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Wine Opener Buying Guide

By: Saundra Latham on December 15, 2016

What the best wine opener does

  • Has a screw that's at least 1.75 inches long. Shorter screws will tear up corks.
  • Can handle all types of corks. Corkscrews should be able to extract natural and synthetic corks with equal ease.
  • Extracts the cork without shaking the bottle. If there's sediment, you don't want the wine opener to shake it up.
  • Doesn't require brute strength. Wine openers should incorporate some type of mechanical assistance such as leverage or torque so uncorking a bottle doesn't depend entirely on your ability to pull hard. For this reason, you may want to avoid T-shaped, twist-and-pull corkscrews.
  • Has a worm, not an augur. Worms look like, well, coiled worms. Augurs, which look like a worm wrapped around a nail, tend to shred corks.
  • Gets the job done safely. That means no explosions, cracked glass, broken corkscrews or scraped fingers.

Know before you go

What's your budget? You can buy a basic waiter-style corkscrew for as little as a few bucks that will function similarly to a model five times the price or more -- the difference will likely be long-term durability and a shorter or non-existent warranty. Easier-to-use wine bottle openers such as electric models and lever-style openers are typically more expensive at $20 to $50.

Do you have limited hand strength? If so, choose an electric wine opener that will require the least dexterity. These models typically require a simple press of a button to do their job, though you may still need to keep the bottle steady while using them. Take care to avoid traditional corkscrews, which require more twisting for successful use.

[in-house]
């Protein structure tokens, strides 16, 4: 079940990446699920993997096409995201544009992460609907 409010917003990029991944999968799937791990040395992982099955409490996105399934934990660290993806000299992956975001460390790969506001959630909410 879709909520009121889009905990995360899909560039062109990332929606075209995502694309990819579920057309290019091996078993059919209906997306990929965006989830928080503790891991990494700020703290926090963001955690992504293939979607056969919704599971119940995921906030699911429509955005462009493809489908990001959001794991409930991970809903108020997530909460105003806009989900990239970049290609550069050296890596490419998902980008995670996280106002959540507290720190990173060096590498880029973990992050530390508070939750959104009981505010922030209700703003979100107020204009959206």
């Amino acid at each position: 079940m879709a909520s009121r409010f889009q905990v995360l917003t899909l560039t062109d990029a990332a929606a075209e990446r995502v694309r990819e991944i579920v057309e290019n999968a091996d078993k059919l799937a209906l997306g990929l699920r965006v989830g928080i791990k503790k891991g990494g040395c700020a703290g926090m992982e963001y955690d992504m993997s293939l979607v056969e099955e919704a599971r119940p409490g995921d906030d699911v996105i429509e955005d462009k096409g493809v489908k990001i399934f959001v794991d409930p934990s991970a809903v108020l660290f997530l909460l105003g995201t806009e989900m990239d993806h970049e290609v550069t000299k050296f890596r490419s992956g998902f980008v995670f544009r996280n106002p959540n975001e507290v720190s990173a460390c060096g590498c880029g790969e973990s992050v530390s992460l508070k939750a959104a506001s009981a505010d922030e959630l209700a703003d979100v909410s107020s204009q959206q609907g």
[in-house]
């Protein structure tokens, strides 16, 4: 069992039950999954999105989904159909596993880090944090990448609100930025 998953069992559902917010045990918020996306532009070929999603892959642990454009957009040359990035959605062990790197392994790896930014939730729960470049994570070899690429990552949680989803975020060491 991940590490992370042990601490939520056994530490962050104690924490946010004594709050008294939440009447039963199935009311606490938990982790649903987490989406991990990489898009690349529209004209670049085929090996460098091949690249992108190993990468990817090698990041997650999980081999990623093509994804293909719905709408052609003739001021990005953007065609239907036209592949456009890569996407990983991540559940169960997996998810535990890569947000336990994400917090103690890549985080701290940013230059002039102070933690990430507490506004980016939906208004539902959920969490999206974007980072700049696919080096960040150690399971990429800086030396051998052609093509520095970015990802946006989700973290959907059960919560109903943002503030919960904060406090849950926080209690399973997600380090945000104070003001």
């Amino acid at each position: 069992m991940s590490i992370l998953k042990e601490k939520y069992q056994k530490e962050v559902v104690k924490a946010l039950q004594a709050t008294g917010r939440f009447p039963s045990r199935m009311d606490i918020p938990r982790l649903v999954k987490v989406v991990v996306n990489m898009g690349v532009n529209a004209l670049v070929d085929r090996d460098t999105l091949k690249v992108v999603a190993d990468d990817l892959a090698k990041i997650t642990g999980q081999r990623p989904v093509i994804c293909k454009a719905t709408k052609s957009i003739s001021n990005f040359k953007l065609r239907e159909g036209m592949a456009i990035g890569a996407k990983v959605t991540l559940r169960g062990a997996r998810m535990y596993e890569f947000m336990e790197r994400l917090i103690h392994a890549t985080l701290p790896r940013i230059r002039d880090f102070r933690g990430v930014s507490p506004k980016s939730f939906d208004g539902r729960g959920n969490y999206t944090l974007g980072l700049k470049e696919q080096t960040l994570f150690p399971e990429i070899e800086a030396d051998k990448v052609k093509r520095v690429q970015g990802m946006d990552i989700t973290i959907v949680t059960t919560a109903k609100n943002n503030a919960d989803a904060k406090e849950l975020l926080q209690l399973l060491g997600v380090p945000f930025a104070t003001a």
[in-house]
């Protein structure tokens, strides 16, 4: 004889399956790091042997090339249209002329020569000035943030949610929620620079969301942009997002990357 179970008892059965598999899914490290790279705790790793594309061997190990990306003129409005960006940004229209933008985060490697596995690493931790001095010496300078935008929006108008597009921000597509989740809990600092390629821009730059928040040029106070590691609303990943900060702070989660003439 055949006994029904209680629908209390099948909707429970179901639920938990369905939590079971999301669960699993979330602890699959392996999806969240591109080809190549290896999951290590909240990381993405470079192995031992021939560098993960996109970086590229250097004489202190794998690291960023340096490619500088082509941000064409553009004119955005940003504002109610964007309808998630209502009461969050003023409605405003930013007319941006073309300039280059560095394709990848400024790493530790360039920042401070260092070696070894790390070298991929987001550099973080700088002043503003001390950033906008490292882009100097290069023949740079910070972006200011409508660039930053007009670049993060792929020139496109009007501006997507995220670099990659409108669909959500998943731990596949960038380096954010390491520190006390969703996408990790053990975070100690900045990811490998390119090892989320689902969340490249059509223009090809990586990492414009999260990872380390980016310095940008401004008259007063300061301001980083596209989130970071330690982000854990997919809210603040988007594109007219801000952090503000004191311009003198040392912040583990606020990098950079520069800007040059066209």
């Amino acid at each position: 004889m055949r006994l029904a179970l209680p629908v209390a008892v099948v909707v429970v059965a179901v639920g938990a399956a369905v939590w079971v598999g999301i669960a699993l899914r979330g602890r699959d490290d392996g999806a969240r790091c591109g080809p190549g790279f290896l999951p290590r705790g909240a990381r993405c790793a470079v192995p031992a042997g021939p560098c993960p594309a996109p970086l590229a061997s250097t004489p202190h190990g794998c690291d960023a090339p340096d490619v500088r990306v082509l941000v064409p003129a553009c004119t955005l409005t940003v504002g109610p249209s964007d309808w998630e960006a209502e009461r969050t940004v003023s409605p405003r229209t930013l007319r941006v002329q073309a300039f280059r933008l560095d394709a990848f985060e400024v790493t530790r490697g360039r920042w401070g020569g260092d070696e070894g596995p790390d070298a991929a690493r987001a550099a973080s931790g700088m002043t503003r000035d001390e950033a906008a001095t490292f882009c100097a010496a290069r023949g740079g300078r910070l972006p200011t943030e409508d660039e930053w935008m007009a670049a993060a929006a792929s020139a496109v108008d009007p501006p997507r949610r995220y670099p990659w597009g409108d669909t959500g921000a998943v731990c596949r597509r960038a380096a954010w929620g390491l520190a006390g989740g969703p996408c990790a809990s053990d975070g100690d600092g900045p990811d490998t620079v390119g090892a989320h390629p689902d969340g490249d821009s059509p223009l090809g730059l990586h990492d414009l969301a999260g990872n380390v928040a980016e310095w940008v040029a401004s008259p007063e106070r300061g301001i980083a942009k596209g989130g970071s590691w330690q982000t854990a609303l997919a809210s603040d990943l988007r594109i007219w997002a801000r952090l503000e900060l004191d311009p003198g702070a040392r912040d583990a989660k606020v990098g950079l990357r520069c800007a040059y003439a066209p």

Do you host lots of parties? If you need to open multiple bottles consecutively, an electric wine opener could save you time. Another option would be an easy-to-use tabletop wine bottle opener. This kind of opener can also be a great conversation piece, though you'll need the space for it. They're also pricey, starting around $75.

Are you inclined to buy a pump-style wine opener? If so, think twice. A stuck cork can blow out suddenly, pushing the device into your face.

Do you need to save space? When space is scarce, a waiter-style corkscrew is your best bet -- most can fit in the palm of your hand. Lever-style corkscrews may be easy on the muscles, but some can be bulky, taking up a lot of drawer space. Electric wine openers are typically designed to sit out in your kitchen, eating up valuable counter space.

Will you take your wine opener on the road? Small enough to fit in a pocket, waiter-style corkscrews are among the most portable.

How old is your wine collection? If you'll be opening a lot of bottles with old corks that are in danger of crumbling, experts recommend using either a two-pronged cork puller (sometimes called an "ah-so" wine opener) or a waiter-style corkscrew. Other types of wine bottle openers may not give you the control you need to gingerly remove an older cork.

Value expectations: The dollars and cents of it

As we mentioned above, you only need a few bucks to buy a basic corkscrew. But if you have a few hundred dollars to burn, you can also buy a high-end model that has been handcrafted in France from ultra-strong steel. Do you get what you pay for? Probably not, experts say. While they might be impressive as a gift, these pricey corkscrews don't fare as well as their much cheaper counterparts when it comes to performance and ease of use. Of course, these models are easy on the eyes, and they may appeal to collectors or wine lovers who simply want to impress their friends. Antique corkscrews costing thousands of dollars are also available online -- just be sure to do some research before you buy to make sure you're investing in an authentic item.

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